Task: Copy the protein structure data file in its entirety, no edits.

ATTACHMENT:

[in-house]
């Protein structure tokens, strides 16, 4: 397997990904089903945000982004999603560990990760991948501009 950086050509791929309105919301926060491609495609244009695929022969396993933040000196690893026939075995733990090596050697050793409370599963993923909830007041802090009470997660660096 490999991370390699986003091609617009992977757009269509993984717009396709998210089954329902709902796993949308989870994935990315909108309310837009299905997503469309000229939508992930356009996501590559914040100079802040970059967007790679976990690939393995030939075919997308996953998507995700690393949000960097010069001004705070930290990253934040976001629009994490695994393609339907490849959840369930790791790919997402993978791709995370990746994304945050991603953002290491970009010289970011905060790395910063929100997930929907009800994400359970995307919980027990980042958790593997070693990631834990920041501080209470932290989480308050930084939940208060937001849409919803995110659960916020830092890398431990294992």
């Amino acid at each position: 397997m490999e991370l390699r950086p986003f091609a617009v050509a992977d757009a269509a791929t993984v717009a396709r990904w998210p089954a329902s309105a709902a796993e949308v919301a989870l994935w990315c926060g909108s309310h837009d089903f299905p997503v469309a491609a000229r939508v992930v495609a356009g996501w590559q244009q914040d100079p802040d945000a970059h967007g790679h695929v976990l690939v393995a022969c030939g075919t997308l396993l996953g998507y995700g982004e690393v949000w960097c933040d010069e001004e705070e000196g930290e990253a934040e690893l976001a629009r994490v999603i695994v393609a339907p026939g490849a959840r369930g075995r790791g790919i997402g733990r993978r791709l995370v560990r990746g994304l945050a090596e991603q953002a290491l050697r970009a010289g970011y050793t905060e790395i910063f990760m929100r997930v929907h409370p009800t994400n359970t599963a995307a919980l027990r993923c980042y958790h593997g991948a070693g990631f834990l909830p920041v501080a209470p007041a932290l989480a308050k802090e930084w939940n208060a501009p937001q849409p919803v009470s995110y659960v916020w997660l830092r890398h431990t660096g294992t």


[in-house]
């Protein structure tokens, strides 16, 4: 397997990904089903945000982004999603560990990760991948501009 950086050509791929309105919301926060491609495609244009695929022969396993933040000196690893026939075995733990090596050697050793409370599963993923909830007041802090009470997660660096 490999991370390699986003091609617009992977757009269509993984717009396709998210089954329902709902796993949308989870994935990315909108309310837009299905997503469309000229939508992930356009996501590559914040100079802040970059967007790679976990690939393995030939075919997308996953998507995700690393949000960097010069001004705070930290990253934040976001629009994490695994393609339907490849959840369930790791790919997402993978791709995370990746994304945050991603953002290491970009010289970011905060790395910063929100997930929907009800994400359970995307919980027990980042958790593997070693990631834990920041501080209470932290989480308050930084939940208060937001849409919803995110659960916020830092890398431990294992």
């Amino acid at each position: 397997m490999e991370l390699r950086p986003f091609a617009v050509a992977d757009a269509a791929t993984v717009a396709r990904w998210p089954a329902s309105a709902a796993e949308v919301a989870l994935w990315c926060g909108s309310h837009d089903f299905p997503v469309a491609a000229r939508v992930v495609a356009g996501w590559q244009q914040d100079p802040d945000a970059h967007g790679h695929v976990l690939v393995a022969c030939g075919t997308l396993l996953g998507y995700g982004e690393v949000w960097c933040d010069e001004e705070e000196g930290e990253a934040e690893l976001a629009r994490v999603i695994v393609a339907p026939g490849a959840r369930g075995r790791g790919i997402g733990r993978r791709l995370v560990r990746g994304l945050a090596e991603q953002a290491l050697r970009a010289g970011y050793t905060e790395i910063f990760m929100r997930v929907h409370p009800t994400n359970t599963a995307a919980l027990r993923c980042y958790h593997g991948a070693g990631f834990l909830p920041v501080a209470p007041a932290l989480a308050k802090e930084w939940n208060a501009p937001q849409p919803v009470s995110y659960v916020w997660l830092r890398h431990t660096g294992t």